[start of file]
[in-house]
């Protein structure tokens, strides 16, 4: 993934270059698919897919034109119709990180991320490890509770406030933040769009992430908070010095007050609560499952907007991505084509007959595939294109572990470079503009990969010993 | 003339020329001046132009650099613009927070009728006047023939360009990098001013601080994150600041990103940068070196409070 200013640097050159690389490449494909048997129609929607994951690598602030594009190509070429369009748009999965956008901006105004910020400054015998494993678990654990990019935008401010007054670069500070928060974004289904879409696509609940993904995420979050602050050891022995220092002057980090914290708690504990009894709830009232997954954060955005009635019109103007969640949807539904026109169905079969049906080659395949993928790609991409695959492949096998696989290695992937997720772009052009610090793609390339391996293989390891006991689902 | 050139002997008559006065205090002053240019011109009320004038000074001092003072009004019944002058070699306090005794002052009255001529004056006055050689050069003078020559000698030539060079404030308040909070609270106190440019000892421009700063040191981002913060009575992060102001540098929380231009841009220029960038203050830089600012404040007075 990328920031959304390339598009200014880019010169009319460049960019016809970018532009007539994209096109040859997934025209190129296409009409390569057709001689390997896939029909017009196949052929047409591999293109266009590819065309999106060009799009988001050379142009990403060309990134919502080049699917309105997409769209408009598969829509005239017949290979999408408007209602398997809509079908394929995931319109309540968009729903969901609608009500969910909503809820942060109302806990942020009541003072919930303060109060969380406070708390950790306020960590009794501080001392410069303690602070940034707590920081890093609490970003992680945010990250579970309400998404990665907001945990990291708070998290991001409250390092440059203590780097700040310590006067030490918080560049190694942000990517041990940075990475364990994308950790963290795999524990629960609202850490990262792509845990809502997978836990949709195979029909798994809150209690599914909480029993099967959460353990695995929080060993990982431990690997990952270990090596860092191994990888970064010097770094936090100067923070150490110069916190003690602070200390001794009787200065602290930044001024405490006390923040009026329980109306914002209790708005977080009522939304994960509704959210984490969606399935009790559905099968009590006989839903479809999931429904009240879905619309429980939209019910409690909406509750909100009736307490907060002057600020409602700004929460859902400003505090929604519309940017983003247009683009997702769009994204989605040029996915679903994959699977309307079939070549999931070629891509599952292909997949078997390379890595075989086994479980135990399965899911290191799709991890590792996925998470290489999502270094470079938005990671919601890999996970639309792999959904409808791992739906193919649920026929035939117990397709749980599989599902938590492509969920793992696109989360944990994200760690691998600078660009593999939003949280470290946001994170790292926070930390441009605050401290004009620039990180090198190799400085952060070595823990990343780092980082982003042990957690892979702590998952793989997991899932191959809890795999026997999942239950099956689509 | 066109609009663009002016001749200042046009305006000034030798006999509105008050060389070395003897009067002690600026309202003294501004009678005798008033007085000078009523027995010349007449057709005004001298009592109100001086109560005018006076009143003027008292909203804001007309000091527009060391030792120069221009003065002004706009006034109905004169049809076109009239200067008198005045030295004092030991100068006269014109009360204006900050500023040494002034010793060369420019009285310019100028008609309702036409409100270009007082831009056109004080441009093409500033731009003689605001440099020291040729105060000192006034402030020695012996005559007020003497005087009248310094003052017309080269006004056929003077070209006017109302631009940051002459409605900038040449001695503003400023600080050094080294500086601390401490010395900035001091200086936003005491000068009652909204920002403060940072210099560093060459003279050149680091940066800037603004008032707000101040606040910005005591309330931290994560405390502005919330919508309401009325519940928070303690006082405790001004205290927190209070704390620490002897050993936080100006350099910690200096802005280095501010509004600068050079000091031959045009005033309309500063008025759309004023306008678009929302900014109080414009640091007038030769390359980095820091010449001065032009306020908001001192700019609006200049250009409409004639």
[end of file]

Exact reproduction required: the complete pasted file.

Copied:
[in-house]
């Protein structure tokens, strides 16, 4: 993934270059698919897919034109119709990180991320490890509770406030933040769009992430908070010095007050609560499952907007991505084509007959595939294109572990470079503009990969010993 | 003339020329001046132009650099613009927070009728006047023939360009990098001013601080994150600041990103940068070196409070 200013640097050159690389490449494909048997129609929607994951690598602030594009190509070429369009748009999965956008901006105004910020400054015998494993678990654990990019935008401010007054670069500070928060974004289904879409696509609940993904995420979050602050050891022995220092002057980090914290708690504990009894709830009232997954954060955005009635019109103007969640949807539904026109169905079969049906080659395949993928790609991409695959492949096998696989290695992937997720772009052009610090793609390339391996293989390891006991689902 | 050139002997008559006065205090002053240019011109009320004038000074001092003072009004019944002058070699306090005794002052009255001529004056006055050689050069003078020559000698030539060079404030308040909070609270106190440019000892421009700063040191981002913060009575992060102001540098929380231009841009220029960038203050830089600012404040007075 990328920031959304390339598009200014880019010169009319460049960019016809970018532009007539994209096109040859997934025209190129296409009409390569057709001689390997896939029909017009196949052929047409591999293109266009590819065309999106060009799009988001050379142009990403060309990134919502080049699917309105997409769209408009598969829509005239017949290979999408408007209602398997809509079908394929995931319109309540968009729903969901609608009500969910909503809820942060109302806990942020009541003072919930303060109060969380406070708390950790306020960590009794501080001392410069303690602070940034707590920081890093609490970003992680945010990250579970309400998404990665907001945990990291708070998290991001409250390092440059203590780097700040310590006067030490918080560049190694942000990517041990940075990475364990994308950790963290795999524990629960609202850490990262792509845990809502997978836990949709195979029909798994809150209690599914909480029993099967959460353990695995929080060993990982431990690997990952270990090596860092191994990888970064010097770094936090100067923070150490110069916190003690602070200390001794009787200065602290930044001024405490006390923040009026329980109306914002209790708005977080009522939304994960509704959210984490969606399935009790559905099968009590006989839903479809999931429904009240879905619309429980939209019910409690909406509750909100009736307490907060002057600020409602700004929460859902400003505090929604519309940017983003247009683009997702769009994204989605040029996915679903994959699977309307079939070549999931070629891509599952292909997949078997390379890595075989086994479980135990399965899911290191799709991890590792996925998470290489999502270094470079938005990671919601890999996970639309792999959904409808791992739906193919649920026929035939117990397709749980599989599902938590492509969920793992696109989360944990994200760690691998600078660009593999939003949280470290946001994170790292926070930390441009605050401290004009620039990180090198190799400085952060070595823990990343780092980082982003042990957690892979702590998952793989997991899932191959809890795999026997999942239950099956689509 | 066109609009663009002016001749200042046009305006000034030798006999509105008050060389070395003897009067002690600026309202003294501004009678005798008033007085000078009523027995010349007449057709005004001298009592109100001086109560005018006076009143003027008292909203804001007309000091527009060391030792120069221009003065002004706009006034109905004169049809076109009239200067008198005045030295004092030991100068006269014109009360204006900050500023040494002034010793060369420019009285310019100028008609309702036409409100270009007082831009056109004080441009093409500033731009003689605001440099020291040729105060000192006034402030020695012996005559007020003497005087009248310094003052017309080269006004056929003077070209006017109302631009940051002459409605900038040449001695503003400023600080050094080294500086601390401490010395900035001091200086936003005491000068009652909204920002403060940072210099560093060459003279050149680091940066800037603004008032707000101040606040910005005591309330931290994560405390502005919330919508309401009325519940928070303690006082405790001004205290927190209070704390620490002897050993936080100006350099910690200096802005280095501010509004600068050079000091031959045009005033309309500063008025759309004023306008678009929302900014109080414009640091007038030769390359980095820091010449001065032009306020908001001192700019609006200049250009409409004639």